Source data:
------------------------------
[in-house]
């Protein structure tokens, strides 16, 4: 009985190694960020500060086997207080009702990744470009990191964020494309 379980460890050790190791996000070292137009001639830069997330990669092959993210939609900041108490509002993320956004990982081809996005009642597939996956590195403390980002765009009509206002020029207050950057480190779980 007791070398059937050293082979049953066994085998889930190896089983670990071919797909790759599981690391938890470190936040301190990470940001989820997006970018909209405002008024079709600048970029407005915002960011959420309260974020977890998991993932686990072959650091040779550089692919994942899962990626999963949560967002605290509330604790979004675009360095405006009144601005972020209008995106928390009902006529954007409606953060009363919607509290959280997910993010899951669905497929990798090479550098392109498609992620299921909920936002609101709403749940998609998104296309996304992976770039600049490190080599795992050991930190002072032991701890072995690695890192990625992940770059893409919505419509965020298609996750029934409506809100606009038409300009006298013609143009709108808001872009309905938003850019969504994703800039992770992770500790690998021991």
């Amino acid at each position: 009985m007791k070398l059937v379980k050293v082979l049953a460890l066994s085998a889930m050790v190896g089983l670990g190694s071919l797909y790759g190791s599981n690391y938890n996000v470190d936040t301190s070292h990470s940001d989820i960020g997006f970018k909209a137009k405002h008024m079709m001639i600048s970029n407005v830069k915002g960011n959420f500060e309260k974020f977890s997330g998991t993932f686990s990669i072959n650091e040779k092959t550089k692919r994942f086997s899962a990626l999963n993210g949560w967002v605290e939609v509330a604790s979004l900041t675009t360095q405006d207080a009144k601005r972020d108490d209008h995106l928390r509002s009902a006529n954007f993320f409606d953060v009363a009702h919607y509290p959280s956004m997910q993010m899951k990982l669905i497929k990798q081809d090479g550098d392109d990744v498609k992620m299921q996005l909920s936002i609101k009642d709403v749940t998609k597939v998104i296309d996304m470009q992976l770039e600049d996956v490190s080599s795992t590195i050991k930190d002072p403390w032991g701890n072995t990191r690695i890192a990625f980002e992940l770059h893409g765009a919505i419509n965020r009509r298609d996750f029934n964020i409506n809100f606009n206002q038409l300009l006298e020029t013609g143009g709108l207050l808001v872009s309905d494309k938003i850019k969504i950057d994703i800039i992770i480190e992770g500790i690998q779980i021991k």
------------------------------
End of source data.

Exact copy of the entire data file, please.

[in-house]
């Protein structure tokens, strides 16, 4: 009985190694960020500060086997207080009702990744470009990191964020494309 379980460890050790190791996000070292137009001639830069997330990669092959993210939609900041108490509002993320956004990982081809996005009642597939996956590195403390980002765009009509206002020029207050950057480190779980 007791070398059937050293082979049953066994085998889930190896089983670990071919797909790759599981690391938890470190936040301190990470940001989820997006970018909209405002008024079709600048970029407005915002960011959420309260974020977890998991993932686990072959650091040779550089692919994942899962990626999963949560967002605290509330604790979004675009360095405006009144601005972020209008995106928390009902006529954007409606953060009363919607509290959280997910993010899951669905497929990798090479550098392109498609992620299921909920936002609101709403749940998609998104296309996304992976770039600049490190080599795992050991930190002072032991701890072995690695890192990625992940770059893409919505419509965020298609996750029934409506809100606009038409300009006298013609143009709108808001872009309905938003850019969504994703800039992770992770500790690998021991």
């Amino acid at each position: 009985m007791k070398l059937v379980k050293v082979l049953a460890l066994s085998a889930m050790v190896g089983l670990g190694s071919l797909y790759g190791s599981n690391y938890n996000v470190d936040t301190s070292h990470s940001d989820i960020g997006f970018k909209a137009k405002h008024m079709m001639i600048s970029n407005v830069k915002g960011n959420f500060e309260k974020f977890s997330g998991t993932f686990s990669i072959n650091e040779k092959t550089k692919r994942f086997s899962a990626l999963n993210g949560w967002v605290e939609v509330a604790s979004l900041t675009t360095q405006d207080a009144k601005r972020d108490d209008h995106l928390r509002s009902a006529n954007f993320f409606d953060v009363a009702h919607y509290p959280s956004m997910q993010m899951k990982l669905i497929k990798q081809d090479g550098d392109d990744v498609k992620m299921q996005l909920s936002i609101k009642d709403v749940t998609k597939v998104i296309d996304m470009q992976l770039e600049d996956v490190s080599s795992t590195i050991k930190d002072p403390w032991g701890n072995t990191r690695i890192a990625f980002e992940l770059h893409g765009a919505i419509n965020r009509r298609d996750f029934n964020i409506n809100f606009n206002q038409l300009l006298e020029t013609g143009g709108l207050l808001v872009s309905d494309k938003i850019k969504i950057d994703i800039i992770i480190e992770g500790i690998q779980i021991k």